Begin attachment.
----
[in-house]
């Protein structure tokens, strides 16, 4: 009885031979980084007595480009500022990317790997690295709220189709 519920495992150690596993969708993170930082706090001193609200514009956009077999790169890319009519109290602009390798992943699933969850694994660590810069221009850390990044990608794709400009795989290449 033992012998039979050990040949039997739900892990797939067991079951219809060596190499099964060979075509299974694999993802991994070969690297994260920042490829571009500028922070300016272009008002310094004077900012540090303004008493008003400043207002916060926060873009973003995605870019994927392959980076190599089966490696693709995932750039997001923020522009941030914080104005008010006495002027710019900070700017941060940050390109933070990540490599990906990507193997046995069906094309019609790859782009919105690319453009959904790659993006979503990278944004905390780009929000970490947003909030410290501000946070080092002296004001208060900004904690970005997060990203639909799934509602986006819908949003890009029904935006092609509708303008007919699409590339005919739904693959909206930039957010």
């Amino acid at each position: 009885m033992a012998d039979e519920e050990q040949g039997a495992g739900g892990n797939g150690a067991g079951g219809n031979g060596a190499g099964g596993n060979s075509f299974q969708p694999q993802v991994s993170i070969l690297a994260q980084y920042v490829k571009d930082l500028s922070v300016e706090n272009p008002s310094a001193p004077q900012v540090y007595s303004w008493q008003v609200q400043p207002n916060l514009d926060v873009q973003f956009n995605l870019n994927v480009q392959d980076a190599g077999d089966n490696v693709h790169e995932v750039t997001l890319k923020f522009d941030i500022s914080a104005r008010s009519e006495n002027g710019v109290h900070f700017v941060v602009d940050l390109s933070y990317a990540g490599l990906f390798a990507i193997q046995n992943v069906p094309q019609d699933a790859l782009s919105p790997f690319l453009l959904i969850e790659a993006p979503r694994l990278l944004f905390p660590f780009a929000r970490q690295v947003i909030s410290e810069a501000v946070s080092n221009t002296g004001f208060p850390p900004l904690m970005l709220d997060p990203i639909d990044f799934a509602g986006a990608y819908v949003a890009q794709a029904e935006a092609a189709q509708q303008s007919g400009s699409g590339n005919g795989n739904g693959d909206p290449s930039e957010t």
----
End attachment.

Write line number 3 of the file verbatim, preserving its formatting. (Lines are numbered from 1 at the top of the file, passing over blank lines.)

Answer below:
């Amino acid at each position: 009885m033992a012998d039979e519920e050990q040949g039997a495992g739900g892990n797939g150690a067991g079951g219809n031979g060596a190499g099964g596993n060979s075509f299974q969708p694999q993802v991994s993170i070969l690297a994260q980084y920042v490829k571009d930082l500028s922070v300016e706090n272009p008002s310094a001193p004077q900012v540090y007595s303004w008493q008003v609200q400043p207002n916060l514009d926060v873009q973003f956009n995605l870019n994927v480009q392959d980076a190599g077999d089966n490696v693709h790169e995932v750039t997001l890319k923020f522009d941030i500022s914080a104005r008010s009519e006495n002027g710019v109290h900070f700017v941060v602009d940050l390109s933070y990317a990540g490599l990906f390798a990507i193997q046995n992943v069906p094309q019609d699933a790859l782009s919105p790997f690319l453009l959904i969850e790659a993006p979503r694994l990278l944004f905390p660590f780009a929000r970490q690295v947003i909030s410290e810069a501000v946070s080092n221009t002296g004001f208060p850390p900004l904690m970005l709220d997060p990203i639909d990044f799934a509602g986006a990608y819908v949003a890009q794709a029904e935006a092609a189709q509708q303008s007919g400009s699409g590339n005919g795989n739904g693959d909206p290449s930039e957010t």